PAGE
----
Fall Doctoral Commencement Student Speaker Shares His Unconventional Journey To A Ph.D.
William “Dale” Weeks is set to graduate from Texas A&M University with a Ph.D. At 56, he’s older than his peers and a few of his professors. From preacher to teacher, through personal tragedy and out the other side, Weeks said when he earns his Ph.D. in history this week, he’ll be one step closer to his dream of becoming a history professor.
Weeks grew up in New Mexico, the son of Methodist missionaries to local Navajo people. He said he would have liked to attend a four-year institution but never received the tools he needed to prepare for college. “The communication was never there about what it would take for us to achieve our dreams,” he said.
After graduating high school, Weeks began working fulltime at assorted jobs, never settling on one. He moved to Dallas with his parents after they retired. There, he said he “heard a divine call to the ministry.”
He began a 20-year career as an itinerant preacher, marrying and having a daughter along the way. But the frequent moving around exacted increasing tolls on his family, he said. Then he and his wife suffered the tragedies of a stillborn baby and a miscarriage within two years. Weeks said he counseled his parishioners, but neither he nor his wife successfully addressed these events at home. The two divorced after their daughter graduated high school in 2006.
Weeks said he found himself with the opportunity to reassess his life. “If I’m going to start over, I’m going to start over doing what I want to do,” he remembers thinking.
A New Beginning, An Old Dream
In 2006, Weeks cold-called the main number at Texas A&M University-Texarkana to ask if he could meet with a history professor. That’s how he met Thomas Wagy.
“I walked into his office and told him I wanted his job,” Weeks said.
Wagy encouraged Weeks to look beyond the job and to value the process itself. “Don’t come to get a degree; come to get an education,” he told Weeks.
That proverb became Weeks’ mantra. By the next spring, he had enrolled in undergraduate courses. Often, Weeks would walk into the first class period of the semester having read the entire textbook, and when he graduated in 2008, he had already published an academic paper.
A minor in English landed him a post-graduation job teaching at an alternative high school. The desire to apply for a Ph.D. program weighed on him, but he hesitated. “For the first time in years I had some sort of stability,” he said.
He taught for another five years until the possibility of his school closing permanently compelled him to invest once more in his own education. Around that time, he began sharing his feelings with a group of nontraditional students with whom he had connected on LinkedIn. They encouraged him to apply to graduate school. Weeks applied and was admitted to Texas A&M University in 2014. He was 49.
Shortly after he turned 50, doctors found a large precancerous colon polyp that required immediate surgery. Weeks took incompletes for his spring 2015 classes and moved back to Texarkana for an arduous recovery process. He underwent three more surgeries over the next three years.
He feared might never complete his doctorate: “At that point, I thought I wasn’t going to return to College Station. I was so discouraged. That fire had started to go out.”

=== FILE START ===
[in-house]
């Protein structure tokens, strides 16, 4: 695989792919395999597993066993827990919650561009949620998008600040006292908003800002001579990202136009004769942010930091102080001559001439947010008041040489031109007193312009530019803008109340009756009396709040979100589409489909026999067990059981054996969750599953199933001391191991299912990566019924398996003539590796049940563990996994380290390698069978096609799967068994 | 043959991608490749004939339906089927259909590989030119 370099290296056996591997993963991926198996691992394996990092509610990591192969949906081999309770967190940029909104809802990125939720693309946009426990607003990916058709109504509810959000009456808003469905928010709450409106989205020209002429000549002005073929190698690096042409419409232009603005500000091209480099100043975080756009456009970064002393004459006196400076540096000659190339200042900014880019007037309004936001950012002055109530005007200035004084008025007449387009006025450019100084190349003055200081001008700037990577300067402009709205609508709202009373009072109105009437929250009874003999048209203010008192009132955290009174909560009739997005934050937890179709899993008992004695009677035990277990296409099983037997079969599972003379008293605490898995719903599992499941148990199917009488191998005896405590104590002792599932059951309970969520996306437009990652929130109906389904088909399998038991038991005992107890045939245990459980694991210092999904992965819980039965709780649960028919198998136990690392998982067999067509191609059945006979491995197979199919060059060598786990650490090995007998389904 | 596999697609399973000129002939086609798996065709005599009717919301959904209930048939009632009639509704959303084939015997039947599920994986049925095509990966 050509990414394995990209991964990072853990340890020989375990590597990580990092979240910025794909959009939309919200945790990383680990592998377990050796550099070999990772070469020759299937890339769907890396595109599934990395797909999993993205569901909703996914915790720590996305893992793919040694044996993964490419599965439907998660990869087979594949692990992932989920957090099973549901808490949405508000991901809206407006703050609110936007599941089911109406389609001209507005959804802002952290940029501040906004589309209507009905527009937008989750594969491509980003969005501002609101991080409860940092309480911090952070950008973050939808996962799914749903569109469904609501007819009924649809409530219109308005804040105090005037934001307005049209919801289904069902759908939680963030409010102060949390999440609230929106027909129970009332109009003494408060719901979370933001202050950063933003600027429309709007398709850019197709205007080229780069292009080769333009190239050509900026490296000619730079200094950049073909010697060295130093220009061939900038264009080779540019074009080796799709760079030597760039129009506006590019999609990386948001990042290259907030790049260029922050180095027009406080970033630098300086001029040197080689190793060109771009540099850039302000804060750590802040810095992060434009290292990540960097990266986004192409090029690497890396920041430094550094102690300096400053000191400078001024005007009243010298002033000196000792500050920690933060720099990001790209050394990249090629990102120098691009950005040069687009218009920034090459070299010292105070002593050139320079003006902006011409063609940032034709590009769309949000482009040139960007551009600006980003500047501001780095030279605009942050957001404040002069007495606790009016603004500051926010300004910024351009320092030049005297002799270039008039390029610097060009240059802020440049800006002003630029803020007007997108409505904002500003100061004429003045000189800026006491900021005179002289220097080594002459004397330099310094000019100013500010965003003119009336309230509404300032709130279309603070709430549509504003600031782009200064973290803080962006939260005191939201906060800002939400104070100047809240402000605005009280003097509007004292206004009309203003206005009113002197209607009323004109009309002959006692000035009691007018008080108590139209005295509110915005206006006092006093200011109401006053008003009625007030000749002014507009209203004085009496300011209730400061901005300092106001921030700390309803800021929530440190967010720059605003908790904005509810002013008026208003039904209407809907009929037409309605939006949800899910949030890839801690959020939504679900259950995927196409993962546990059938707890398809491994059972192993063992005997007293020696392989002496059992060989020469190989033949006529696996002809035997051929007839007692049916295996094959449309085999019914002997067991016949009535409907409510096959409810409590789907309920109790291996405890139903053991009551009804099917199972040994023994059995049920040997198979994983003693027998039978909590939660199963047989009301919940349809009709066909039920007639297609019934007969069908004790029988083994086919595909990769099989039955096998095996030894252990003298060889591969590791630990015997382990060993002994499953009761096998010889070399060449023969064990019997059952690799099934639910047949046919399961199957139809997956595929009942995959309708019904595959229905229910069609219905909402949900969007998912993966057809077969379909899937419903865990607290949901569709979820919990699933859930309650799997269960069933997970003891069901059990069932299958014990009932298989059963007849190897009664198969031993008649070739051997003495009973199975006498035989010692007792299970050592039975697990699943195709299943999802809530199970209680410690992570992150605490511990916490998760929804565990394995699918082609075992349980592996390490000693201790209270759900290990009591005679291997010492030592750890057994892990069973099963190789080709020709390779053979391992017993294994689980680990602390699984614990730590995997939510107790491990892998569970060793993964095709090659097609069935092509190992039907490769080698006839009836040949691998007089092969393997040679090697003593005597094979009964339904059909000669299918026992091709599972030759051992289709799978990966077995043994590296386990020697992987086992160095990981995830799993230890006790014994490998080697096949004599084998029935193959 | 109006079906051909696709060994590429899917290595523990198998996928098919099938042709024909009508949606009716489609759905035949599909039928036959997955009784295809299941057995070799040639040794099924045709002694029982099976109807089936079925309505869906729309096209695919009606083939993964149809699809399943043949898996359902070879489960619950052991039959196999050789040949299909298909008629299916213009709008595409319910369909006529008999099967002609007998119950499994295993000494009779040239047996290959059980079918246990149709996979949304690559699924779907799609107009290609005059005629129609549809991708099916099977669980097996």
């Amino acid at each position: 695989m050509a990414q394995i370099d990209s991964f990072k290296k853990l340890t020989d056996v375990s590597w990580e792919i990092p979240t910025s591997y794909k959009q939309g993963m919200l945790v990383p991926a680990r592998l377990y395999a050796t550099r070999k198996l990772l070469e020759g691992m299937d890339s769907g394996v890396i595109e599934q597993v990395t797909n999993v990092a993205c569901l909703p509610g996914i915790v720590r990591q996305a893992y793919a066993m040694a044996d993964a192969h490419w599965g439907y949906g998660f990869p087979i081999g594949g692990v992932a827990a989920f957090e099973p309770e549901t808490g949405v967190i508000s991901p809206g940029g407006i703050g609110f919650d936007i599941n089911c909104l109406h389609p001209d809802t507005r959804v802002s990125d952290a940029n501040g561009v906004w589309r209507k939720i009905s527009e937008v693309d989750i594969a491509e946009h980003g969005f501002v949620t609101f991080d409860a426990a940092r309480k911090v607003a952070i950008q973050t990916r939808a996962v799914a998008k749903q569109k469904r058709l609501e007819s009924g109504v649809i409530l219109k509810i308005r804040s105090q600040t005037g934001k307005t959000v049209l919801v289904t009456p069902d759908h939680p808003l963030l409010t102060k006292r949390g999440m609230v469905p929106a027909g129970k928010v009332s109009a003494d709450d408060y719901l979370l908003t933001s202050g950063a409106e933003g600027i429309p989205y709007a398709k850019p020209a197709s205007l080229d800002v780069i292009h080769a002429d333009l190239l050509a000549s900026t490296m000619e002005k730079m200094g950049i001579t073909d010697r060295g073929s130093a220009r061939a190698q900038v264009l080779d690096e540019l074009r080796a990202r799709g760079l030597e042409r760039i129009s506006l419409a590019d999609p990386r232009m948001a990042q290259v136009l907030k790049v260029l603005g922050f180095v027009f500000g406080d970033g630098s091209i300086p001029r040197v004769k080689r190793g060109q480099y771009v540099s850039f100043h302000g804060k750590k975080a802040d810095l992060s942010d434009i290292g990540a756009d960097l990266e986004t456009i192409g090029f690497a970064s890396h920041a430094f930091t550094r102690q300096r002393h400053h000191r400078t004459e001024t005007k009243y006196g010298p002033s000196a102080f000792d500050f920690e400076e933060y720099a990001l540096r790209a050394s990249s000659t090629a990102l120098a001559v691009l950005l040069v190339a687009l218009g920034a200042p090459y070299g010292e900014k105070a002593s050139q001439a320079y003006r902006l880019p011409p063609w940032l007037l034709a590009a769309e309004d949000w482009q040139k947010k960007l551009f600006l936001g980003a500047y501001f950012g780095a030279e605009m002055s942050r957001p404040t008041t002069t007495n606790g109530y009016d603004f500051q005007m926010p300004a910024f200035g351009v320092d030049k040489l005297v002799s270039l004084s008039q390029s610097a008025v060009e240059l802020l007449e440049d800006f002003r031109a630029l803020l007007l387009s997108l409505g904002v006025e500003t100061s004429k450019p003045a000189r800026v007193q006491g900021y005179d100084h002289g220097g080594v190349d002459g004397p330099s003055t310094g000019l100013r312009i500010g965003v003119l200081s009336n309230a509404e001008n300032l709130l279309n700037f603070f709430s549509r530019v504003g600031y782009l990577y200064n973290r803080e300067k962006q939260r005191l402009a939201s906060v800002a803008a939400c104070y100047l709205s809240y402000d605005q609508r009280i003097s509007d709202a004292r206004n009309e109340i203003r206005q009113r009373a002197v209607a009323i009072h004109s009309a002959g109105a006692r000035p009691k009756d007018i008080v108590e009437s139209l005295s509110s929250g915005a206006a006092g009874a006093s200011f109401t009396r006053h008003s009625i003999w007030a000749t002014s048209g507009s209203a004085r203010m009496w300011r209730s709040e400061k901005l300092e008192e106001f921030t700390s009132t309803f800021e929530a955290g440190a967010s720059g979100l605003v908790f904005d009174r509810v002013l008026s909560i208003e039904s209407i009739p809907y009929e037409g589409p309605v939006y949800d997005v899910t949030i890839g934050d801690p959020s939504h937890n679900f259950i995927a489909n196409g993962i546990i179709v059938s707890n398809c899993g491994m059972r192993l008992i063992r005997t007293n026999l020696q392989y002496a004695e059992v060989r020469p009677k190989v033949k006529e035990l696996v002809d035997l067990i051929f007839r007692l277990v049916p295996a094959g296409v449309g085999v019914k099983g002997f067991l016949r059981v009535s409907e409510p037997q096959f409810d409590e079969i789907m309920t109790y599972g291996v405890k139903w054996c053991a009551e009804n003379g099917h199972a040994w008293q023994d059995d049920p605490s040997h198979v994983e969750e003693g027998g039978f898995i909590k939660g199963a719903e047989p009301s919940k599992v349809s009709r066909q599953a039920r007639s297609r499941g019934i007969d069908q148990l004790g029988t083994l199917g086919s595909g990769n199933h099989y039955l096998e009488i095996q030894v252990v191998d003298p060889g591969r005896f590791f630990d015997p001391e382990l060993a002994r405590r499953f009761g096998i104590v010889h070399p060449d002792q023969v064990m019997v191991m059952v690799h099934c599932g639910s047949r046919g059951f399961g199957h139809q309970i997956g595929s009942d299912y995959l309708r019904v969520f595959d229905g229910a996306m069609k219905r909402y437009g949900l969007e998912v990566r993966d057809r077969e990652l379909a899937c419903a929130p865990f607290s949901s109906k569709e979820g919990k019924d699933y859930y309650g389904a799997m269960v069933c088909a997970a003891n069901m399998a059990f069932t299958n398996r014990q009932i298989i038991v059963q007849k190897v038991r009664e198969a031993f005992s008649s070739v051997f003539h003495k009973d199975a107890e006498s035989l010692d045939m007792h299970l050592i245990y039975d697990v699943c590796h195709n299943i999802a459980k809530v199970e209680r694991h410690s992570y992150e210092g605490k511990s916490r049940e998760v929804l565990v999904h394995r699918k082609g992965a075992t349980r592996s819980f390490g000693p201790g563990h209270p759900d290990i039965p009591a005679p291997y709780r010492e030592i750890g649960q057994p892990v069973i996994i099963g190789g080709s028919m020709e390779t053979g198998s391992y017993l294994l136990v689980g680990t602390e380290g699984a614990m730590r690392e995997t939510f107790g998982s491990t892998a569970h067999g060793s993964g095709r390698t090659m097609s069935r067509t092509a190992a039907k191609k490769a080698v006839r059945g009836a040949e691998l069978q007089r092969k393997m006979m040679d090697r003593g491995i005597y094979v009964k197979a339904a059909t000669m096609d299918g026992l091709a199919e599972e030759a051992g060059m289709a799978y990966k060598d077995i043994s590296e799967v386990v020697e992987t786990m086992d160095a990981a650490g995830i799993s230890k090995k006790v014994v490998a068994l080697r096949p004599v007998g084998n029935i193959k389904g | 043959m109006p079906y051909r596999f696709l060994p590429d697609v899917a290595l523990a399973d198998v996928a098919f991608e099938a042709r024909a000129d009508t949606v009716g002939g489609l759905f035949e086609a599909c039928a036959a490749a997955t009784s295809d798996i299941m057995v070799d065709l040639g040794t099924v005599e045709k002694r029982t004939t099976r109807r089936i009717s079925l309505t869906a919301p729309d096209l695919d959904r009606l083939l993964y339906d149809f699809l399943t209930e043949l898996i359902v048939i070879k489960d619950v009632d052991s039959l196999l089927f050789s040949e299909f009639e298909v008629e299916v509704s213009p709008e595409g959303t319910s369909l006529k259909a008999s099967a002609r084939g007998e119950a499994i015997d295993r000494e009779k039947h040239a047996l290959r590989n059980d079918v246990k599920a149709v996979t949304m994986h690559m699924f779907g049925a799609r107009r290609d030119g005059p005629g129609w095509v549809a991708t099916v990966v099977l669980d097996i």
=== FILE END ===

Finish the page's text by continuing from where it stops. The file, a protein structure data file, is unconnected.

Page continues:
He returned to secondary education. “I was in a Ph.D. program and yet I’m teaching middle school English,” he lamented.
One of Weeks’ LinkedIn connections, a woman named Merritt Stamps Royal, convinced him to rededicate himself to his program. According to Weeks, she is the one who restored his passion for education. He and Merritt became close. The two would marry in June 2017.
The Long Stretch
A delayed decision meant Weeks had relinquished funding opportunities the first year of school after recovering from his medical crisis. Over the next three years he took his Ph.D. courses, taught at Stephen F. Austin Middle School in Bryan, and filled in at Blinn College. He said he relished having an office at a college history department.
He also said he recognizes what a privilege it is to be an Aggie. “I get to not just study history; I get to study history at Texas A&M University,” he said. “This isn’t a small thing.”
Having nearly lost his dream to illness made him a better student, Weeks said, and more appreciative of those who sacrificed on his behalf. Several people at Texas A&M, including former Graduate Director Adam Seipp and advisors Walter Buenger and Walter Kamphoefner, supported him through his degree program.
According to Seipp, “Dale’s perseverance is nothing short of remarkable. His work and career are a reminder of the connection between scholarship and public service that is a core part of our identity at Texas A&M.”
“I was highly impressed by both the speed with which he completed his dissertation and the quality of his work,” said Kamphoefner. Weeks wrote and defended his dissertation in nine months.
The Road Ahead
Now, with his doctorate completed, Weeks is searching for a professorship. He said his age and current university hiring freezes may compound the difficulty of achieving his goal, but he remains determined. “The Lord didn’t bring me to this point just for the degree,” he said. “All along, it has been about the education, and I think that’s going to lead me to something else. I just have to keep pressing.”
He said he hopes his life story will demonstrate that he can do more for students than simply impart information. To this day, Weeks advises his students the same way Wagy advised him all those years ago. “Don’t come to get a degree,” he tells them. “Come to get an education.”